An Insight on Coffee Processing

Coffee scientifically known as Coffea sp. is an elite plantation crop, famously known for its use in specialty beverages. Be it a hot cappuccino, latte, or some cold brew or Frappuccino, Coffee beverages are loved in all forms. Coffee, as we all know, is mainly used for its stimulating effect due to its caffeine content. It can also be used as an analgesic and as a memory enhancer. Several useful bioactive components like chlorogenic acid, trigonelline, and nicotinic acid are also present in coffee that make it beneficial to health.

The majority of the coffee consumers know that coffee is a bean that is ground and then added to a wet ingredient like milk or water to prepare a coffee beverage. But what about knowing; how the coffee plant is cultivated and harvested? what types and grades of coffee exist? What type of processing methods are used? In this article, we will give you an insight into coffee processing about how a small brown bean turns into your refreshing cup of hot and a cold beverage.

The Botany Behind Coffee Plant:

The coffee plant is a shrub belonging to the Family- Rubiaceae, which hosts dark green lanceolate leaves. The coffee shrub bears small, white flowers that are fragrant in nature. This shrub also gives rise to. This shrub grows in high tropical altitudes of 600 – 1200 m with an annual average temperature of 15–25°C and moderate moisture and cloudiness. The shrub hosts the coffee fruit known as “cherry” which ranges from a green to red color indicating the ripeness of the fruit. This fruit contains our known coffee beans. The commercial species of coffee are Coffea arabica (Arabica) and Coffea canephora (Robusta). There are several Coffea arabica varieties like  Bourbon, Typica, Caturra, Mundo Novo, Tico, San Ramon, Jamaican Blue Mountain. Coffea canephora variety is  Robusta.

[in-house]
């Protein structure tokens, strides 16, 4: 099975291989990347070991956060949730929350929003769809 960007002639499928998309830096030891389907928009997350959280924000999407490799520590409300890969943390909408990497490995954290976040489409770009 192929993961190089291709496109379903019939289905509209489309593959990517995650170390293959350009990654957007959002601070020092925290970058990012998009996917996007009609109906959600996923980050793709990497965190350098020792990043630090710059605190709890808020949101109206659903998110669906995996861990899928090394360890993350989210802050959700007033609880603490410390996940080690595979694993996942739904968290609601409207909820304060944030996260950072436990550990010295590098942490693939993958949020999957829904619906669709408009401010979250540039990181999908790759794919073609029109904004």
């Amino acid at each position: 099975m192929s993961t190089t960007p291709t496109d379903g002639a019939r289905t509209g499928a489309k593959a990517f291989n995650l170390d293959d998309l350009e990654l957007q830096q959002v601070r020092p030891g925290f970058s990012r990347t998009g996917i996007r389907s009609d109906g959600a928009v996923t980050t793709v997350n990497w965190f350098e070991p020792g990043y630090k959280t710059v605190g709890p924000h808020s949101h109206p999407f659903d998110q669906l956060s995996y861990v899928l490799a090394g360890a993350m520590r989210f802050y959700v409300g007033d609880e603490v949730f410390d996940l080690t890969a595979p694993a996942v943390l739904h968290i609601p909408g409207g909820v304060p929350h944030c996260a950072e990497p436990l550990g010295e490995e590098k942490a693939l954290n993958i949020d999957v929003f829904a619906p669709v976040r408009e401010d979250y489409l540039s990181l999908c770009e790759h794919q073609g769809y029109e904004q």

The Anatomy Behind Coffee Cherry:

The coffee cherry consists of layers. The outer skin layer is called the exocarp. The middle thin layer of pulp is the mesocarp, followed by a slimy layer called the parenchyma. The coffee beans inside the cherry are covered in a paper-like envelope named the endocarp, more commonly referred to as the parchment. The Bean consists of two elliptical hemispheres with flattened adjacent sides which are each covered by seed skin called spermoderm, generally called silver skin in the trading world of coffee.


Harvesting of Coffee:

 In general, coffee species are harvested from November to December in the case of Arabica species and from January to February for Robusta. The harvesting of coffee is done when the coffee cherries are bright red all over.

The cherries are usually picked using different types of picking methods by hand – Fly picking, Main picking, Stripping, or cleanings.

  • Fly picking: Done as the first picking in the season. Selective picking of ripe berries is done and continued till February.
  • Main picking: Well-formed and fully ripened berries are harvested 4 to 6 times at a 10 – 15-day interval from Dec. Bulk yields are obtained during this period.
  • Stripping: During the Final harvest, this type of picking is done where berries left on the plant are hand-picked irrespective of the referring stage.
  • Cleanings: this type of picking consists of a collection of all the dropped berries that are collected.

Processing of Coffee:

After harvesting, the coffee is processed mainly in two ways, either wet processing or by dry processing. The method of processing depends on what type of coffee is required as if parchment or cherry coffee is needed.